How to prevent IT security threats?
How to prevent phishing attacks
The biggest defence against these attacks is staff awareness and vigilance. Trained staff are better prepared to validate communications - phone, chat, email - to look out for the signs of suspicious behaviour.
As a technical safeguard, email filters can be put into place to scan emails before they arrive. They are a very effective protection mechanism but are never 100% effective. Malicious emails are often very cleverly written, and deliberately constructed to fool filters, so should not be relied on alone.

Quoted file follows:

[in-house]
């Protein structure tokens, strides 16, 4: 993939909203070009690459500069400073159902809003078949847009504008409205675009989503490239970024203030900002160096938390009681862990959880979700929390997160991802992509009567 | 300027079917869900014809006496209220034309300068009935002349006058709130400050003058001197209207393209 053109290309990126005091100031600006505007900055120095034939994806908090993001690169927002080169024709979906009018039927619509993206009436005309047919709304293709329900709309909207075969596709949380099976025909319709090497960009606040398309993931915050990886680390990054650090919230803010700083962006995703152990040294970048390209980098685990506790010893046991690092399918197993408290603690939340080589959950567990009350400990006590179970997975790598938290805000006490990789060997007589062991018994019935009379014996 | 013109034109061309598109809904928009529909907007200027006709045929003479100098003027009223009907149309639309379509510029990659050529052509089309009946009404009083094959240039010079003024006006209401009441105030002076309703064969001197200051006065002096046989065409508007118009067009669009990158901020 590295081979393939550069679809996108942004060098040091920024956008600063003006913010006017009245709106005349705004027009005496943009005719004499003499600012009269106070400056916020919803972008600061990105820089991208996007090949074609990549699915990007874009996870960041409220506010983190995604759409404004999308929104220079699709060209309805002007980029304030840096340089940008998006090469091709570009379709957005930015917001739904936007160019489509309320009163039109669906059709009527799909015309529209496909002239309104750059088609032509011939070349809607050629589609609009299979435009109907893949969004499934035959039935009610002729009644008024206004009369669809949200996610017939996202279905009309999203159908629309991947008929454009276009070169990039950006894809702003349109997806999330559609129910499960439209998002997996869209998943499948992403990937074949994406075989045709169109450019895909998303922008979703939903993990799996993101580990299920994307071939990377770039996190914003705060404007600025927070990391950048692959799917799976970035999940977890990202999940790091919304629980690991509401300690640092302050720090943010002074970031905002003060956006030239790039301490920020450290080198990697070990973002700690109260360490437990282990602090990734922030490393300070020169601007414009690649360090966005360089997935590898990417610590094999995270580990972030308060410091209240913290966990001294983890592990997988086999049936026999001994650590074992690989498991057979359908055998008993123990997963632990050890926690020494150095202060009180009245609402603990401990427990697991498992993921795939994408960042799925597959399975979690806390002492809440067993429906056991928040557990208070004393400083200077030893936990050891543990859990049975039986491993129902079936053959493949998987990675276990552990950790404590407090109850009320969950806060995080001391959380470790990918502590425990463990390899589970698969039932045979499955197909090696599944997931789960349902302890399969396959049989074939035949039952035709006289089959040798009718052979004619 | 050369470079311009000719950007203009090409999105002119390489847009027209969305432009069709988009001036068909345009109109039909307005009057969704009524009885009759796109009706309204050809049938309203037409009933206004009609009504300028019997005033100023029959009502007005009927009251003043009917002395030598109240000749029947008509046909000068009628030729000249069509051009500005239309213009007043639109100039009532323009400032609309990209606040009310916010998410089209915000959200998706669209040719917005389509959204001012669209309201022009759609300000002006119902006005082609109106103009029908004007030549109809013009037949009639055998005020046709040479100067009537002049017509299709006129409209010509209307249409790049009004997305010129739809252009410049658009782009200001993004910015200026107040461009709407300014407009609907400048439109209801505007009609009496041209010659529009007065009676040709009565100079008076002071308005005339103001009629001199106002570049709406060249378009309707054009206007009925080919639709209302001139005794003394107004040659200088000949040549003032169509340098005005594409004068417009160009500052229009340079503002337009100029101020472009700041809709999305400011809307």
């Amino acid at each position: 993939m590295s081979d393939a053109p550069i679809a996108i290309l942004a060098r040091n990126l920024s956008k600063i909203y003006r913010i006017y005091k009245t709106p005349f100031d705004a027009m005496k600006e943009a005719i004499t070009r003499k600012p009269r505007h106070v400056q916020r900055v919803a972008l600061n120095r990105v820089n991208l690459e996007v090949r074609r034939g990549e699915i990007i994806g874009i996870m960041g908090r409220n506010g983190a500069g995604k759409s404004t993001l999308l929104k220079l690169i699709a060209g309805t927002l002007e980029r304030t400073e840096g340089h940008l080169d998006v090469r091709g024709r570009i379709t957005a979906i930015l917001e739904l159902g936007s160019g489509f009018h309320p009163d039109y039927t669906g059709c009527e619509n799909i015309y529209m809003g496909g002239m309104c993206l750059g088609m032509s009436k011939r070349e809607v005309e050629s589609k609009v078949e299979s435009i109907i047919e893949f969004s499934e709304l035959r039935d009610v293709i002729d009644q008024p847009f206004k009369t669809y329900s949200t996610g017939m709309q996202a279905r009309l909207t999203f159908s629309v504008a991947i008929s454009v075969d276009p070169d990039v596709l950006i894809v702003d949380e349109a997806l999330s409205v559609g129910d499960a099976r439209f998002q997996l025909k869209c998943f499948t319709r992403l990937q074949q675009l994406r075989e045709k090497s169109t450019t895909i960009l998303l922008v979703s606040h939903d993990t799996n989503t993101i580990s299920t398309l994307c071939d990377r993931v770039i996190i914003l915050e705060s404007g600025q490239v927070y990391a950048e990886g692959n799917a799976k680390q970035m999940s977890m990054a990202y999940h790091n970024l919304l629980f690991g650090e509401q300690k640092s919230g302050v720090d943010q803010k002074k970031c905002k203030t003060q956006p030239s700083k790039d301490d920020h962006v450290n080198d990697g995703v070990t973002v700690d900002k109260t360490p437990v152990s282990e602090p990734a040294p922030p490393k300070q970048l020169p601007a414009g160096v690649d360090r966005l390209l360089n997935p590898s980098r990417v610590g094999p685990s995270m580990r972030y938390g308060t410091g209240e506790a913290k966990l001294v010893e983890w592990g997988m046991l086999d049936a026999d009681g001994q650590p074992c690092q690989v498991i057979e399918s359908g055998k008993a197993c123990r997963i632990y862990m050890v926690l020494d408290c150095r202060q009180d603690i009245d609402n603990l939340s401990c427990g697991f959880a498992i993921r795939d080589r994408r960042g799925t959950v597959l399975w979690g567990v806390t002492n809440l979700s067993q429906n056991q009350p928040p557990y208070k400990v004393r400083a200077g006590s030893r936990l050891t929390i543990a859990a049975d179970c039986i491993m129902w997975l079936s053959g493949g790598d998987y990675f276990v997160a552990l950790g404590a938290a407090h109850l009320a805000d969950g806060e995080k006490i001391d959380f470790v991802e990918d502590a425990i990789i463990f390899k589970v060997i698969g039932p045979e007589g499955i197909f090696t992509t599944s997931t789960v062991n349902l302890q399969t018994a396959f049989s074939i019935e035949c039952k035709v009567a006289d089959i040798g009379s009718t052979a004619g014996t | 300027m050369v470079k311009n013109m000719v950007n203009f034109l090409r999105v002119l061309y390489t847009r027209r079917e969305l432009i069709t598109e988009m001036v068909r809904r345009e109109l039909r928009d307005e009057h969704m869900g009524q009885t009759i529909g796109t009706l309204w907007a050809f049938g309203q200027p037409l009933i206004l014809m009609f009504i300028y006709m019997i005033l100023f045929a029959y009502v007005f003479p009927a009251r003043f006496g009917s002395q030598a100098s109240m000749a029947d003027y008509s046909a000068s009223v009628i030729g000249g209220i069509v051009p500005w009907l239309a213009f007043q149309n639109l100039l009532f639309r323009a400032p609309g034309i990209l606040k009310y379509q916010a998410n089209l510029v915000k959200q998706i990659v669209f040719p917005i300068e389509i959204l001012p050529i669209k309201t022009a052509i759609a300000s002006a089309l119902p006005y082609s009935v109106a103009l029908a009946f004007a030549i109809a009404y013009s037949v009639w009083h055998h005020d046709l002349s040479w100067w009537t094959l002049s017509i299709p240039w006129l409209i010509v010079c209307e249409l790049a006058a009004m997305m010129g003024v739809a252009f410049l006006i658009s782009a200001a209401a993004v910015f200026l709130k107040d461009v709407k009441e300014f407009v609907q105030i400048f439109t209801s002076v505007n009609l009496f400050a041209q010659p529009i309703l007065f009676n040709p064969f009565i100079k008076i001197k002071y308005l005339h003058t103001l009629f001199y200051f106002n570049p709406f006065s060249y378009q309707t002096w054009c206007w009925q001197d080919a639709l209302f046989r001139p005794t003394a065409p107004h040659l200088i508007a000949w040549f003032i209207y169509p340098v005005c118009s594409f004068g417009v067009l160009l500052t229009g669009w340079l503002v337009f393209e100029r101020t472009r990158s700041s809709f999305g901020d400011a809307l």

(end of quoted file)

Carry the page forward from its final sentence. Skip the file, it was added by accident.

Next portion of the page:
How to avoid ransomware
Protection software is used to guard your system against attacks such as ransomware. Historically known as antivirus, protection software has now evolved into Endpoint Detection and Response (EDR). EDR software looks for signs of ‘suspicious’ behaviour on your system and quickly attempts to stop the attack or minimise the impact.
Ensure you have selected protection software that has the latest technology to fight against ransomware and keep it up to date. Of course, this is just part of a suite of defences, which also includes a comprehensive system of backups and patch management.
How to prevent password attacks